The rhythmic motions and wavelike planar oscillations in filamentous soft structures are ubiquitous in biology. Inspired by these, recent work has focused on the creation of synthetic colloid-based active mimics that can be used to move, transport cargo, and generate fluid flows. Underlying the functionality of these mimics is the coupling between elasticity, geometry, dissipation due to the fluid, and active force or moment generated by the system. Here, we use slender-body theory to analyze the linear stability of a subset of these- A ctive elastic filaments, filament arrays and filament carpets- A nimated by follower forces. Follower forces can be external or internal forces that always act along the filament contour. The application of slender-body theory enables the accurate inclusion of hydrodynamic effects, screening due to boundaries, and interactions between filaments. We first study the stability of fixed and freely suspended sphere-filament assemblies, calculate neutral stability curves separating stable oscillatory states from stable straight states, and quantify the frequency of emergent oscillations. The results from the slender-body theory differ from that obtained using an approximate theory used often in the literature to study dynamics of filaments, referred to as the resistance force theory, in which the tangential and normal components of the fluid traction at a point on the filament are proportional to the tangential and normal components of the velocity of the filament. Next, we examine the onset of instabilities in a small cluster of filaments attached to a wall and examine how the critical force for onset of instability and the frequency of sustained oscillations depend on the number of filaments and the spacing between the filaments. Our results emphasize the role of hydrodynamic interactions in driving the system toward perfectly in-phase or perfectly out-of-phase responses depending on the nature of the instability. Specifically, the first bifurcation corresponds to filaments oscillating in-phase with each other. We then extend our analysis to filamentous (line) array and (square) carpets of filaments and investigate the variation of the critical parameters for the onset of oscillations and the frequency of oscillations on the interfilament spacing. The square carpet also produces a uniform flow at infinity and we determine the ratio of the mean-squared flow at infinity to the energy input by active forces. We conclude by analyzing the bending and buckling instabilities of a straight passive filament attached to a wall and placed in a viscous stagnant flow- A problem related to the growth of biofilms, and also to mechanosensing in passive cilia and microvilli. Taken together, our results provide the foundation for more detailed nonlinear studies on elastohydrodynamical instabilities in active filament systems.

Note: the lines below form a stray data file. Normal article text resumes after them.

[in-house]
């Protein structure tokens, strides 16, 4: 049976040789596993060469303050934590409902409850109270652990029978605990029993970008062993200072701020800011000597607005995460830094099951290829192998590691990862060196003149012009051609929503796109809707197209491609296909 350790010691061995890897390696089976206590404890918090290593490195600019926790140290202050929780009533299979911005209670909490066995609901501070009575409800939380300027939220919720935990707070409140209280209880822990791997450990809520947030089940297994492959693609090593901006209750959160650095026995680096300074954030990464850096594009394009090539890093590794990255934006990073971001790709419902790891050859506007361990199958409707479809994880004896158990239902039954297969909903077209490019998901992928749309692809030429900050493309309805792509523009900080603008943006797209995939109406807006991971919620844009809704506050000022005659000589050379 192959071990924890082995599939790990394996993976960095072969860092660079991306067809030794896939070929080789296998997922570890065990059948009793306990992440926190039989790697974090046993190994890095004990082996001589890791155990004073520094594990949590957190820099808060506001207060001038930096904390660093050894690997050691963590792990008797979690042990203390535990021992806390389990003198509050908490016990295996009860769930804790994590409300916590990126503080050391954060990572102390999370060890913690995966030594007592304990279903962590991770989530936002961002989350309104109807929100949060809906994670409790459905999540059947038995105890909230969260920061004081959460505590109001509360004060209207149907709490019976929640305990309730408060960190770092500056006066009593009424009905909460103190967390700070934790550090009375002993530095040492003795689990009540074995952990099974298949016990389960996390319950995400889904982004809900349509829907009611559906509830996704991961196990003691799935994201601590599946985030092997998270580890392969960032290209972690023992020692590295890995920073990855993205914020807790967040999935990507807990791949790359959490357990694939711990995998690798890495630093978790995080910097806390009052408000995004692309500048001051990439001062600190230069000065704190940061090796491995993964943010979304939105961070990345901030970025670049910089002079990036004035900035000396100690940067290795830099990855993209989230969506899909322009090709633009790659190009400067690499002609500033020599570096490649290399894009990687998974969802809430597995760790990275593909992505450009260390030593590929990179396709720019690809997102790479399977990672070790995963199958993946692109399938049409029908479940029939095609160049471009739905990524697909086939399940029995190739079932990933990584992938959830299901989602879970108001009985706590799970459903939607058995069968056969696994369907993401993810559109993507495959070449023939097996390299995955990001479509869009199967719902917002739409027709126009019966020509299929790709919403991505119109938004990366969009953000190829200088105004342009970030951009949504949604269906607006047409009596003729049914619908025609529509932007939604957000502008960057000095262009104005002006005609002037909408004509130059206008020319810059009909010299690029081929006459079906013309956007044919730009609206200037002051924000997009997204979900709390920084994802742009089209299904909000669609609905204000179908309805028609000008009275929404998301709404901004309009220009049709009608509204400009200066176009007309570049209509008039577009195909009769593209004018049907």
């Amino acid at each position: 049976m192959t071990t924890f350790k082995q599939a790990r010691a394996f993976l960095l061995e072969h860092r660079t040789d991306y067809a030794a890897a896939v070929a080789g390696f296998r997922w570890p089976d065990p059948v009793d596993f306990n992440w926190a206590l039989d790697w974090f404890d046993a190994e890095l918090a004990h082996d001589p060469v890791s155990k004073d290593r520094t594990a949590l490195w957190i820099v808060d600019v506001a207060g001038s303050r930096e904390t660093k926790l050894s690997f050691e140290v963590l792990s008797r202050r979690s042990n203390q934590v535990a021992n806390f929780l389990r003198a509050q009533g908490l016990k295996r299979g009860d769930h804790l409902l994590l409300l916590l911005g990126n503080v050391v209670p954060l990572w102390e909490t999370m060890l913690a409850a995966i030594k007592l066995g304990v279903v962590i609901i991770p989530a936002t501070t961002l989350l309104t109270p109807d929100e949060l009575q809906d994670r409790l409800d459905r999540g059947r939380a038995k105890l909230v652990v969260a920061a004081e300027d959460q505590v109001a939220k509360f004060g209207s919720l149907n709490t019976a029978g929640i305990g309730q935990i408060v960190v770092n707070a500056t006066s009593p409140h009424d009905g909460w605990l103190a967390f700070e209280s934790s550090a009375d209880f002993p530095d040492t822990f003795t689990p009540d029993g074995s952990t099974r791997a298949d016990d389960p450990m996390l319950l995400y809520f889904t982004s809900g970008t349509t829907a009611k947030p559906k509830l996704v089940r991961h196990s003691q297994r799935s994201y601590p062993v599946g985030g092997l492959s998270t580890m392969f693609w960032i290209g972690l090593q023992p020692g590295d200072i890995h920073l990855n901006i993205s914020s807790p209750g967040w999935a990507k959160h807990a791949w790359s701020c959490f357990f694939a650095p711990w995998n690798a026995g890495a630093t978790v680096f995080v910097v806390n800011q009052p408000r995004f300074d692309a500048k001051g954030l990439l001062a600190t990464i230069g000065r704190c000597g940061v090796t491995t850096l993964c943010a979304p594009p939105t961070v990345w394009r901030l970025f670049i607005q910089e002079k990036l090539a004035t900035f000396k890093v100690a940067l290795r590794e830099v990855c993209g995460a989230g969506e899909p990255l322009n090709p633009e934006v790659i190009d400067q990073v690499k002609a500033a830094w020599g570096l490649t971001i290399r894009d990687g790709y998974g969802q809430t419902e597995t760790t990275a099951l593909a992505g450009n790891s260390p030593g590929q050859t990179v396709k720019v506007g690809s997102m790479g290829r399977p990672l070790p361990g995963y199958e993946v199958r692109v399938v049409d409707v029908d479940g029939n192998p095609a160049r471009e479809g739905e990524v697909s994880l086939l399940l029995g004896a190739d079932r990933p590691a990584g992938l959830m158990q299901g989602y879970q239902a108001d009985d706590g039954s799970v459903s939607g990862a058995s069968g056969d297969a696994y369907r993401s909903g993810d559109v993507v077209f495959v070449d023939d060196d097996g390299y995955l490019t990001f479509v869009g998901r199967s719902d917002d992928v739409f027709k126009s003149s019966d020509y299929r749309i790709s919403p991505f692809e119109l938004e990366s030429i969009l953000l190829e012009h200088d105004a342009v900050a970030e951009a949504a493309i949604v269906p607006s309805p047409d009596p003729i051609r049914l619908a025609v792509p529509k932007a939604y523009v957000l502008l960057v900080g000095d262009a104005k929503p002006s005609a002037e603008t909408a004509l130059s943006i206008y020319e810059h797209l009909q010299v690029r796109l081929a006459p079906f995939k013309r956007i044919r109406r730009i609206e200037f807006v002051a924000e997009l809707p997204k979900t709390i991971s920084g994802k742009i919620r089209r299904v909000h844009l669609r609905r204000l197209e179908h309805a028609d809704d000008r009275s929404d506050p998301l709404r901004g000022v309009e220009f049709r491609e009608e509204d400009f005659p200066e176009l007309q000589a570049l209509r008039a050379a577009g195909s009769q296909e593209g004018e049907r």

ASJC Scopus subject areas
- Computational Mechanics
- Modeling and Simulation
- Fluid Flow and Transfer Processes